Chef David Robertson leans towards his cooking students, holding a mushroom between two fingers.
Using a paring knife, he peels off the thin outer layer of skin, starting underneath the cap.
“You pinch under — see how that comes off? Take your time with this one. Some people get so aggressive, there’s no mushroom left after,” he explains.
Robertson, owner of the Dirty Apron cooking school on Beatty Street, is demonstrating a version of his Boeuf Bourguignon recipe before students go to individual stations to prepare the meal themselves.
Johnny Poplar is among them. Poplar and his classmates live nearby at the Avalon Hotel on Pender Street and are members of the SRO’s Crock Pot Cooking Club.
Robertson sponsors the club — providing the ingredients and lessons. It operates through Whole Way House, a charitable organization run through the hotel, which also organizes other events including a weekly dinner, games nights and haircuts from the Chop Shop.
Jenny Konkin, president of Whole Way House, co-founded it with her brother Josh in 2013. Their grandmother owns the SRO, and their cousins run it.
Whole Way House’s stated aim is to “reconnect, rebuild, recenter,” in order to ease loneliness and create relationships among residents, many of whom have addiction or mental health issues.
Usually the cooking class is held in the SRO about once a month, but today it’s taking place in the Dirty Apron’s professional kitchen as a year-end celebration.
Konkin said the club’s overall intent is to build tenants’ self-confidence and sense of purpose while teaching them easy meals to prepare in crockpots.
“Everyone has gifts and talents and abilities. We want to give the guys opportunities to use them. Every time we feel we’re able to use our gifts, we start to rebuild something inside of us that maybe some of these guys, they started to lose.”
Poplar, who’s lived at the Avalon for four years, is an eager student — he used to work as a cook and is familiar with some techniques, while open to learning new and advanced ones.
Once Robertson finishes his demonstration, Poplar preps his own tray of ingredients, including dicing an onion, chopping a carrot and potatoes into chunks, mincing garlic, seasoning the beef and searing it in pan of hot grape seed oil. Robertson walks back and forth between students, offering tips and checking on progress.
“Let me know if you can’t remember something or if you need a hand,” he says.
Poplar says he’s been cooking since he was about 12 and loves it.
“I enjoy being in kitchens, being part of the team. You try and learn everything you can,” he says.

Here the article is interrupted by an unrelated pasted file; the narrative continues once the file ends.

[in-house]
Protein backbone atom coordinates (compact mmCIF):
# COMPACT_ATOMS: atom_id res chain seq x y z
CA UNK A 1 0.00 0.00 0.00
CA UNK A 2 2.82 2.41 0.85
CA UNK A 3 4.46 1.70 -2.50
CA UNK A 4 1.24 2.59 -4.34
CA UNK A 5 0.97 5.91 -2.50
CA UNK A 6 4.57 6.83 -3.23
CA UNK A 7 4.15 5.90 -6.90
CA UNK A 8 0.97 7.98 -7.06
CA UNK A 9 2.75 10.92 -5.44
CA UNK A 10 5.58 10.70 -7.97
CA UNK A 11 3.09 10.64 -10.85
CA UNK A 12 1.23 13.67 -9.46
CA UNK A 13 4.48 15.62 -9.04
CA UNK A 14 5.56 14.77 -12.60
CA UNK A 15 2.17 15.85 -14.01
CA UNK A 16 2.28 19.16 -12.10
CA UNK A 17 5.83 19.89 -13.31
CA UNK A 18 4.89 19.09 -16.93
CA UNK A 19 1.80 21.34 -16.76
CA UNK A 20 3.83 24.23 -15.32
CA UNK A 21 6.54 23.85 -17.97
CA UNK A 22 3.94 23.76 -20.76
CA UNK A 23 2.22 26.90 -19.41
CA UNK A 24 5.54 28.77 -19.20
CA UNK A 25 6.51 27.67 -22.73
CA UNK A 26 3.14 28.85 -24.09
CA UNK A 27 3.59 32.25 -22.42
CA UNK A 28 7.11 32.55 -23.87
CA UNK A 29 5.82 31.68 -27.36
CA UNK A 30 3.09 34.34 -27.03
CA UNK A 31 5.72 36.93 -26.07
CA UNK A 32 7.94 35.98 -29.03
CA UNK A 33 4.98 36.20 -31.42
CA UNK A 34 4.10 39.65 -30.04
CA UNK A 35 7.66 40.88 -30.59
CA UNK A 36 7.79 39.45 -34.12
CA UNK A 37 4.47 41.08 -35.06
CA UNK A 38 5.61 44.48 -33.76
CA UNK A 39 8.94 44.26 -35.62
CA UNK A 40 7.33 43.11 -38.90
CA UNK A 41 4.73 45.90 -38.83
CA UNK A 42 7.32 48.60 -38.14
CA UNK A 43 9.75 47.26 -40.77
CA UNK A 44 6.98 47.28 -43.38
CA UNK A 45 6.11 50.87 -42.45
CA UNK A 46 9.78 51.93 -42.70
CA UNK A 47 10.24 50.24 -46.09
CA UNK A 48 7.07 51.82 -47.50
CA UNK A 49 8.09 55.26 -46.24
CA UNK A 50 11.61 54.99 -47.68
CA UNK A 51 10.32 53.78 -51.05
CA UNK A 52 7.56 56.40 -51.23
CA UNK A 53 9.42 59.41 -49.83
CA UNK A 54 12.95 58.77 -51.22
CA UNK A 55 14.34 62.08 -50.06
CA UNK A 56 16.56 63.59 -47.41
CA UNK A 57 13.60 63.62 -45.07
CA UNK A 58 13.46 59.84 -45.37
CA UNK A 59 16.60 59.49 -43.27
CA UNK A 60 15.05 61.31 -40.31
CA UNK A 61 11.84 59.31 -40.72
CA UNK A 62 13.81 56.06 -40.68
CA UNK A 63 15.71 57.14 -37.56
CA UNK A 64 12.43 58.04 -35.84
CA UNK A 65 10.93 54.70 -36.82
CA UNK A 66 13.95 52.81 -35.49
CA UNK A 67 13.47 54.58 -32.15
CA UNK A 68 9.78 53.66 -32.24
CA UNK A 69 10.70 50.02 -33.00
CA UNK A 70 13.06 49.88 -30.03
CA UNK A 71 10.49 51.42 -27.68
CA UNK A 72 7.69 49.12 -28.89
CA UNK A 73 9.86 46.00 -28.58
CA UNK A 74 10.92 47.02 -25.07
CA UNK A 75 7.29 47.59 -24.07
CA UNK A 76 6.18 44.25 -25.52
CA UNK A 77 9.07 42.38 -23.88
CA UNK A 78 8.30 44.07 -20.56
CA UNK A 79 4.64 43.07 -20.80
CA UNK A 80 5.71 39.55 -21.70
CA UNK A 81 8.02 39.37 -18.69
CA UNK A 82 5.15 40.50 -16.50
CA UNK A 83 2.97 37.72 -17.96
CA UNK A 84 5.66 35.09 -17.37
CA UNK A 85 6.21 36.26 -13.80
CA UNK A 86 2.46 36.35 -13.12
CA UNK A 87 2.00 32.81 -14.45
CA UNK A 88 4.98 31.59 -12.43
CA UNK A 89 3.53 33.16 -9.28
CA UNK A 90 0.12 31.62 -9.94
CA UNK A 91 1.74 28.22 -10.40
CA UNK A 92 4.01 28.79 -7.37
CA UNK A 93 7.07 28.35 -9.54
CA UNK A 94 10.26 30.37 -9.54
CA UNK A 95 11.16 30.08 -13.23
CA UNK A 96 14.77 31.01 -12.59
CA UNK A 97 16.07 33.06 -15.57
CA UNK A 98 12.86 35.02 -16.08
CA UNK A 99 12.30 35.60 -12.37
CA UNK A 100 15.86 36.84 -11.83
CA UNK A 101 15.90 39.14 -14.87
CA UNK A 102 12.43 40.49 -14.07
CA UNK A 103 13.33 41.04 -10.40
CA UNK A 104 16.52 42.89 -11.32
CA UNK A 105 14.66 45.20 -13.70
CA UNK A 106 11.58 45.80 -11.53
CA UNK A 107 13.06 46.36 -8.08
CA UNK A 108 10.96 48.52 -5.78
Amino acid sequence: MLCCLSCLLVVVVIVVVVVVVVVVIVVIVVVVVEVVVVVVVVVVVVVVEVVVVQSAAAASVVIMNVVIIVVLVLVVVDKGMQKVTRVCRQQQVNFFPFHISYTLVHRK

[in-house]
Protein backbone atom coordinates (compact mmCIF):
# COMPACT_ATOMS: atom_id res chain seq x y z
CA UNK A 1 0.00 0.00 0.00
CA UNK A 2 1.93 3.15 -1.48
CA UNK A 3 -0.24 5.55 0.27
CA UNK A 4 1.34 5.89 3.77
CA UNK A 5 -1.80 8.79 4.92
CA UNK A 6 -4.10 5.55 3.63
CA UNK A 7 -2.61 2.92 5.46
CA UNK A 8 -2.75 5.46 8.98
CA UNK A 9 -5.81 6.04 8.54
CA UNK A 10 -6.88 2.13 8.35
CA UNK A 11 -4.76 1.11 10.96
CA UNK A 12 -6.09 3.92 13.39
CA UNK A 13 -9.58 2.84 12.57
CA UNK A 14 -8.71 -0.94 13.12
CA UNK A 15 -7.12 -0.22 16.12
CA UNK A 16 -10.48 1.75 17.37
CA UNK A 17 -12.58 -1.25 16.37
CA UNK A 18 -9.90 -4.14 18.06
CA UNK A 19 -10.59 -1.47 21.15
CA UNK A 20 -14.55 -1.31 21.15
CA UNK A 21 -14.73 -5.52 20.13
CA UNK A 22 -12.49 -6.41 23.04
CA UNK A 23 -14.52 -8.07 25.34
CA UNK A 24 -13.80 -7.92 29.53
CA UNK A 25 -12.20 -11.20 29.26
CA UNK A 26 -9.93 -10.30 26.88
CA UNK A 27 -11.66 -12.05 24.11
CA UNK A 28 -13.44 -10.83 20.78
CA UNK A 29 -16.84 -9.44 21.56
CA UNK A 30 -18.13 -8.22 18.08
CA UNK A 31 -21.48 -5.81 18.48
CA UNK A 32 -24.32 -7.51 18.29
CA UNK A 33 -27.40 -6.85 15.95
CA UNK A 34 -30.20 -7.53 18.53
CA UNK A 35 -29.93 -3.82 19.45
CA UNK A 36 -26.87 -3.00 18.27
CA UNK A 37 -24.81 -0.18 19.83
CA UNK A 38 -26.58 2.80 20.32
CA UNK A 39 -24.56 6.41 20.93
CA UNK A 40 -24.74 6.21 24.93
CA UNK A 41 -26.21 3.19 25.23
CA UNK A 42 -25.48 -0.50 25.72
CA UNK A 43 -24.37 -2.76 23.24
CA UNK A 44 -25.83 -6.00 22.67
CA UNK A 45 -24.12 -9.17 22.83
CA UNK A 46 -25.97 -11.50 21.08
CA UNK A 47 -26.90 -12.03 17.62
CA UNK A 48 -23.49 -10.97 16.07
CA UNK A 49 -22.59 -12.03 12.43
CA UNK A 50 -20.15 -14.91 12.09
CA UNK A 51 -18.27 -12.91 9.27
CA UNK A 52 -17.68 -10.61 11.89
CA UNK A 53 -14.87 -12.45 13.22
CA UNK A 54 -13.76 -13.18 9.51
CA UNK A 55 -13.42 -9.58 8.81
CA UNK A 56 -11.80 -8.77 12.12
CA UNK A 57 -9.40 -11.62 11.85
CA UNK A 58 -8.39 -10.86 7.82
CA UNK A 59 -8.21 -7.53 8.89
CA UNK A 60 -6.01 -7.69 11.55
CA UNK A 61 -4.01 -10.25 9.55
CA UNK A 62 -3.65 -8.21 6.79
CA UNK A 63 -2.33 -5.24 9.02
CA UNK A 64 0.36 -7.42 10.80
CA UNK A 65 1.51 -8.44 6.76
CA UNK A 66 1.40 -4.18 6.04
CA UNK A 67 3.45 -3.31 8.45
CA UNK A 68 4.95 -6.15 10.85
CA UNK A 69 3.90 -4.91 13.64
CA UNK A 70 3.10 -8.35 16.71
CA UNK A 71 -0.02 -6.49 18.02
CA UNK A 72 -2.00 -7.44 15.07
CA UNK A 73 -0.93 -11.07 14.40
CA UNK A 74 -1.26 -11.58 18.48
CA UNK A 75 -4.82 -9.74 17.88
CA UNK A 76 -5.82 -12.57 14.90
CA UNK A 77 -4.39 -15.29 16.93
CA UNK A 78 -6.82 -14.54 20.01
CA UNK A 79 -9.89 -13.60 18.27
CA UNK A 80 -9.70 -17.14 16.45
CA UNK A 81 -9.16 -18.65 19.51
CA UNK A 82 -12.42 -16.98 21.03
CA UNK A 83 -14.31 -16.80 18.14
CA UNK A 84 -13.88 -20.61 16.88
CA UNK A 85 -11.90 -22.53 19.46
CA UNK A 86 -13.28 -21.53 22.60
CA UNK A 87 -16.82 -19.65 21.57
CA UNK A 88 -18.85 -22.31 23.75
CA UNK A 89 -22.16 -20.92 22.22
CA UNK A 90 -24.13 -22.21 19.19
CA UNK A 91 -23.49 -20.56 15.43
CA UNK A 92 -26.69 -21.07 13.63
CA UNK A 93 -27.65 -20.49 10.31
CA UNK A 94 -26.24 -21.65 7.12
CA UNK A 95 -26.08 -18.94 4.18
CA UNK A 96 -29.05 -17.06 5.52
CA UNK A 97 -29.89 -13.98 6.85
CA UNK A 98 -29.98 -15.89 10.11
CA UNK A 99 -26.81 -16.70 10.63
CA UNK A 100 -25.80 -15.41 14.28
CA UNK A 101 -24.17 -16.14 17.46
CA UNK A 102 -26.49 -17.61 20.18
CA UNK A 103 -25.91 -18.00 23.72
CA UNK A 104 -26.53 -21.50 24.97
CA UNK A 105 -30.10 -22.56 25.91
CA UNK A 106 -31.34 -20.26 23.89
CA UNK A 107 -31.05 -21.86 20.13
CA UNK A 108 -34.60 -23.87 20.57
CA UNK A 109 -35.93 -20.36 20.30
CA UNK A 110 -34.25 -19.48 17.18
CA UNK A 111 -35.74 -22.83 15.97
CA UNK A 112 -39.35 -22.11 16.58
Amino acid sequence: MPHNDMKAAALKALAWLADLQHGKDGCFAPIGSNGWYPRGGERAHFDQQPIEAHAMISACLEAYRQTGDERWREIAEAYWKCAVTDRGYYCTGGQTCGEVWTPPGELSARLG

Once all of his meat and vegetables are in the pan, Poplar realizes one item is missing.
“I just need the spices now… the thyme,” he says. Robertson grabs it for him and he drops it into the stew. “That goes right in there. Yup, right there. Now that looks nice. It looks great. But I wish I had more green in there like celery. But that looks fantastic.”
Robertson reminds all the students to bring their ingredients to a simmer before putting it all into their crockpots to take back home.
Afterwards, while they enjoy a sandwich and soup in the dining room, Robertson tells the Courier he became involved in the program because the cooking school is a neighbour of the SRO and it was also an opportunity to share his area of expertise.
“It’s teaching people a life skill. I just found food was a good medium and a good way to connect on that. Everybody can relate to food and having a good meal,” he says. “I’m a chef-teacher, so I just wanted to use my skillset in the best way I could. They seem to receive it quite well and in the meantime we’ve built relationships.”
Robertson says since some of the students have worked in the restaurant industry in the past, the lessons may renew their interest in cooking and perhaps lead them back to the workforce. But he says it’s also important to empower people to cook even if it just becomes a hobby.
“That could be daily enjoyment for some of them — to do their grocery shopping, put on a meal at night. It’s enough to keep some people happy in life. So, that’s the feedback I get from them and that’s what keeps me doing it.”
While Whole Way House doesn’t yet have permanent funding, Konkin says she will be applying for some grants. She's also grateful for support from individuals like Robertson and the organization has earned financial donations from other individuals and businesses, as well as Coastal Church, which enabled the hiring of a project coordinator.
“We wanted to create a place that feels like a home," says Konkin. "Whole Way House’s purpose is to create a community within the building."